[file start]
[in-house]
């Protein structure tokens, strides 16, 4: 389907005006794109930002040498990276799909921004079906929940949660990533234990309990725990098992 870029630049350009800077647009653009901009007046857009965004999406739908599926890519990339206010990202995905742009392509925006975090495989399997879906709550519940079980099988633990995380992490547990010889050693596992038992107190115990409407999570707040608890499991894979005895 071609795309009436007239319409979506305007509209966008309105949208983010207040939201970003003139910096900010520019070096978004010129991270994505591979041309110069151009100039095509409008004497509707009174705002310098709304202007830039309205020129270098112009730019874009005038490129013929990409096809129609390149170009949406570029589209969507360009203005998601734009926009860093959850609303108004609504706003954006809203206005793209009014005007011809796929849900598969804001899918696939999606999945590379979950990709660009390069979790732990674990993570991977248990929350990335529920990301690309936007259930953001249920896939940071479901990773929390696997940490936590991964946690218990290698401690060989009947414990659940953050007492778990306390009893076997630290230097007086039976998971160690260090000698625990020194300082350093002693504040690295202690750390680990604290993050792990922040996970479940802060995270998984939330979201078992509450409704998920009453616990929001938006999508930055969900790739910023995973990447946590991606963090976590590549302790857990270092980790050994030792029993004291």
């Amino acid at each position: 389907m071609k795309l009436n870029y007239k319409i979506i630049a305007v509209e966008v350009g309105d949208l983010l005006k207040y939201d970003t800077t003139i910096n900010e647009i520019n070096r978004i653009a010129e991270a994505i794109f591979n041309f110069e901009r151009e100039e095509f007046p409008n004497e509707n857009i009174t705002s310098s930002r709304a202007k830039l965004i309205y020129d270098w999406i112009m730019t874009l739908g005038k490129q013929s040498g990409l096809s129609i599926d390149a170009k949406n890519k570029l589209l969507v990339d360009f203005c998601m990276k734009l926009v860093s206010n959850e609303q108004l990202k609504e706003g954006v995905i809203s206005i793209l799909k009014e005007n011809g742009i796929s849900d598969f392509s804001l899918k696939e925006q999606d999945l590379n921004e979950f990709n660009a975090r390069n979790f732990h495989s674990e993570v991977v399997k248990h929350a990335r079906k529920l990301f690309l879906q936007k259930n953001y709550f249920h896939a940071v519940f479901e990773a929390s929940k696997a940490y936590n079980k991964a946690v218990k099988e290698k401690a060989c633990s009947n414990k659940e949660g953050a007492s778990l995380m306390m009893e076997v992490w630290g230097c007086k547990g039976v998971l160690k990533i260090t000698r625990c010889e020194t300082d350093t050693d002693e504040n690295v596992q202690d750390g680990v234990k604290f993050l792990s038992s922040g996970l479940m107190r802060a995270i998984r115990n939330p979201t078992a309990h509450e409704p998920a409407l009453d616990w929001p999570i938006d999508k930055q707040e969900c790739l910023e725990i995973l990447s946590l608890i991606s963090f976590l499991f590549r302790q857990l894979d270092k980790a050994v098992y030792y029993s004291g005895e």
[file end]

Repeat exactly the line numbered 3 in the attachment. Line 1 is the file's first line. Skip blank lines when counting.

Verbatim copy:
């Amino acid at each position: 389907m071609k795309l009436n870029y007239k319409i979506i630049a305007v509209e966008v350009g309105d949208l983010l005006k207040y939201d970003t800077t003139i910096n900010e647009i520019n070096r978004i653009a010129e991270a994505i794109f591979n041309f110069e901009r151009e100039e095509f007046p409008n004497e509707n857009i009174t705002s310098s930002r709304a202007k830039l965004i309205y020129d270098w999406i112009m730019t874009l739908g005038k490129q013929s040498g990409l096809s129609i599926d390149a170009k949406n890519k570029l589209l969507v990339d360009f203005c998601m990276k734009l926009v860093s206010n959850e609303q108004l990202k609504e706003g954006v995905i809203s206005i793209l799909k009014e005007n011809g742009i796929s849900d598969f392509s804001l899918k696939e925006q999606d999945l590379n921004e979950f990709n660009a975090r390069n979790f732990h495989s674990e993570v991977v399997k248990h929350a990335r079906k529920l990301f690309l879906q936007k259930n953001y709550f249920h896939a940071v519940f479901e990773a929390s929940k696997a940490y936590n079980k991964a946690v218990k099988e290698k401690a060989c633990s009947n414990k659940e949660g953050a007492s778990l995380m306390m009893e076997v992490w630290g230097c007086k547990g039976v998971l160690k990533i260090t000698r625990c010889e020194t300082d350093t050693d002693e504040n690295v596992q202690d750390g680990v234990k604290f993050l792990s038992s922040g996970l479940m107190r802060a995270i998984r115990n939330p979201t078992a309990h509450e409704p998920a409407l009453d616990w929001p999570i938006d999508k930055q707040e969900c790739l910023e725990i995973l990447s946590l608890i991606s963090f976590l499991f590549r302790q857990l894979d270092k980790a050994v098992y030792y029993s004291g005895e």